As evident from recent litigation, Lucia may also raise questions about the method of appointing ALJs, including whether competitive examination and competitive service selection procedures are compatible with the discretion an agency head must possess under the Appointments Clause in selecting ALJs. Regardless of whether those procedures would violate the Appointments Clause as applied to certain ALJs, there are sound policy reasons to take steps to eliminate doubt regarding the constitutionality of the method of appointing officials who discharge such significant duties and exercise such significant discretion.
The executive order, as noted in its title, makes "an exception to the competitive hiring rules and examinations for the position of ALJ" due to "conditions of good administration." The Executive Order amends 5 C.F.R. 6.2, 6.3(b), 6.4 and 6.8. To read more, click here.
Sunday, July 15, 2018
Over the weekend, a reader asked about the ultimate outcome of a Chapter 11 Bankruptcy reorganization, involving Sears Methodist Retirement System's CCRC properties in Texas, that we reported on back in 2014. The specific question was "what happened to the refundable entrance fees?"
The bankruptcy court approved escrow and repayment terms of refundable fees for "certain" residents as part of a proposed reorganization plan, with the purchaser(s) of one or all of the 8 involved CCRCs having the option of "assuming" or reaffirming resident agreements; but I need to research more to find out the ultimate outcome, once the dust settled. I've reached out to a few folks to see if there was a final accounting.
In picking up the research on the Sears Methodist case, that reminded me I had not reported in this blog on another CCRC bankruptcy court proceeding, filed as a reorganization under Chapter 11 in late 2015 involving what was then known as Westchester Meadows CCRC in New York.
The August 23, 2016 opinion for In re HHH Choices Health Plan, LLC is interesting, thoughtful, and remarkably accessible for nonlawyers. The issues addressed carefully include:
- Where the debtor in the Chapter 11 proceeding is a nonprofit organization, what rules apply for possible for-profit and nonprofit bidders? For example, could state law governing and limiting transfers of assets of a nonprofit organization apply? The Court concludes that although a new operator would need to comply with state laws (such as the Department of Health's licensing rules), the Bankruptcy Code controls bidding and sale of a bankrupt debtor's assets.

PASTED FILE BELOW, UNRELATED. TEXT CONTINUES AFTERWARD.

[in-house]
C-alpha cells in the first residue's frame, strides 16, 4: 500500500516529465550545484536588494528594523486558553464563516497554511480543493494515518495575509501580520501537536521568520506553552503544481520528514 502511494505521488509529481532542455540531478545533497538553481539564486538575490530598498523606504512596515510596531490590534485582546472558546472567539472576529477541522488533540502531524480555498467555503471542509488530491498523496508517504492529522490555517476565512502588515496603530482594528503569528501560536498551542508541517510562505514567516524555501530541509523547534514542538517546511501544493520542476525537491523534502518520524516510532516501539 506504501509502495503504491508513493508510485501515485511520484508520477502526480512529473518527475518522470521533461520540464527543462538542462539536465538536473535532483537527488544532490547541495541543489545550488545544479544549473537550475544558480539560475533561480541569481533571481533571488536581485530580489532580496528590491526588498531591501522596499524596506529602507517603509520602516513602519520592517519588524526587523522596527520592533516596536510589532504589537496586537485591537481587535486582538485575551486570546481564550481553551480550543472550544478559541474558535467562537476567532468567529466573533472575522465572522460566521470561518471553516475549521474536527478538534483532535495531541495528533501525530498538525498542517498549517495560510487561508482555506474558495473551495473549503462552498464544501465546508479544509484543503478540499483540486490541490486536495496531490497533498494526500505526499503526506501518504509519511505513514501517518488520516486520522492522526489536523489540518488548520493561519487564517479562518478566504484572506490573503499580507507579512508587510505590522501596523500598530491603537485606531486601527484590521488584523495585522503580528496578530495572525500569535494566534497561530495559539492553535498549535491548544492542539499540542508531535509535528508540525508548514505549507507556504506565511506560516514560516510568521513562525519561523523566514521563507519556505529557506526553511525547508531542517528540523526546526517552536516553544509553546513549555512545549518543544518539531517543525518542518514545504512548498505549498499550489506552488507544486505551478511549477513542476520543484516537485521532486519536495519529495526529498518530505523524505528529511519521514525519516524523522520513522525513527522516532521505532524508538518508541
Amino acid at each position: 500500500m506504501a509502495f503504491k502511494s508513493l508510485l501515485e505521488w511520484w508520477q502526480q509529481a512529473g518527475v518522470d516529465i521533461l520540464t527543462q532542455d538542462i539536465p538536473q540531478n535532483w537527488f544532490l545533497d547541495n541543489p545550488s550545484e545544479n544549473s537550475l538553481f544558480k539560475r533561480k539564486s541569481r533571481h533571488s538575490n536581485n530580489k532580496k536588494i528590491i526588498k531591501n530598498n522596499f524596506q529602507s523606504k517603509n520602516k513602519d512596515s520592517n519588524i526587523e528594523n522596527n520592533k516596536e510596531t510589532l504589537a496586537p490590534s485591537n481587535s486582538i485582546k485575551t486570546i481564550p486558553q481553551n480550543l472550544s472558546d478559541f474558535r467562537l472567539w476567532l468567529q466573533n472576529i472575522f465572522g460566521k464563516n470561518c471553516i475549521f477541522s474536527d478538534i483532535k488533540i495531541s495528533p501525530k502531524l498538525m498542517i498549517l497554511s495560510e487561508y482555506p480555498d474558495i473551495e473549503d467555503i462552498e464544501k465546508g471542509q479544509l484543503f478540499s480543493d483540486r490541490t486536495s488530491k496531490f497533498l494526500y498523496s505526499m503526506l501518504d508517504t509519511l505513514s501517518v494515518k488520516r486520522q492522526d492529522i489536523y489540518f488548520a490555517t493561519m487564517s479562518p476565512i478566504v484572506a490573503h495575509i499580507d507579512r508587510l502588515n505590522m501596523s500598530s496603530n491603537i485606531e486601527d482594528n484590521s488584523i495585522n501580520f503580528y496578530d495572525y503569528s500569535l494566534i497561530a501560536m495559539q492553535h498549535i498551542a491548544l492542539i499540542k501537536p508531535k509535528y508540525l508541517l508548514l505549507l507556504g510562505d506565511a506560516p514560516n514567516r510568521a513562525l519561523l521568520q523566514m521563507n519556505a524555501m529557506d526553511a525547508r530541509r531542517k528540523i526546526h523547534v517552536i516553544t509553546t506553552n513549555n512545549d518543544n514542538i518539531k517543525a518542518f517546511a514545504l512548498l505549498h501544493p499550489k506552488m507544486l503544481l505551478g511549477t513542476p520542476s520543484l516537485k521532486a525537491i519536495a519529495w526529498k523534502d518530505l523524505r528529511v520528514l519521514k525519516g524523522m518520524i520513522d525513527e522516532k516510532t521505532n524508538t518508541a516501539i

- What standards apply if one bidder, for a lower price, would continue operations as a nonprofit, while the other bidder, for a higher price (and thus more attractive to unsecured creditors), would convert to for-profit operations? Here, the Court observes that New York state law makes it "clear that price alone is not determinative, and that fulfilling the corporate mission can be decisive if creditors are all being paid in full." However, that rule was "clear" only if all the debtor's creditors would be fully paid, which would not be the outcome here. After careful consideration of case precedent, the Court concludes it can confirm a lower-priced sale of the assets, where the buyer satisfies certain standards and is better aligned with the charitable mission of the operation, including in this instance protection of the interests older residents.
The Court's concludes:
July 15, 2018 in Consumer Information, Current Affairs, Estates and Trusts, Ethical Issues, Federal Cases, Federal Statutes/Regulations, Health Care/Long Term Care, Housing, State Cases, State Statutes/Regulations | Permalink | Comments (0)
Thursday, June 28, 2018
Karen Vaughn, a woman living with quadriplegia in her own apartment for some 4o years, was held against her will in a care facility after hospitalization for a temporary illness. She wanted to go home. The state argued it could no longer find a home care agency that could provide the level of services Ms. Vaughn needed following a tracheostomy in 2012.
Ms. Vaughn's case gave a federal district judge in Indiana the opportunity to revisit the Supreme Court's landmark Olmstead decision from 1999. In ruling on cross motions for summary judgment, the court rejected the state's arguments as based on complexity in reimbursement rates, not availability of appropriate care providers. Judge Jane Magnus-Stinson observed, in ruling in favor of Ms. Vaughn, that
The undisputed medical evidence establishes that at or near the time of the filing of this Complaint, Ms. Vaughn’s physicians believed that she could and should be cared for at home—both because home healthcare is medically safer and socially preferable for her, and because Ms. Vaughn desires to be at home. . . . That support has continued throughout the pendency of this litigation, through at least April of 2018 when Dr. Trambaugh was deposed. Based on the evidence before this Court, it concludes as a matter of law that Ms. Vaughn has established that treatment professionals have determined that the treatment she requests—home healthcare—is appropriate.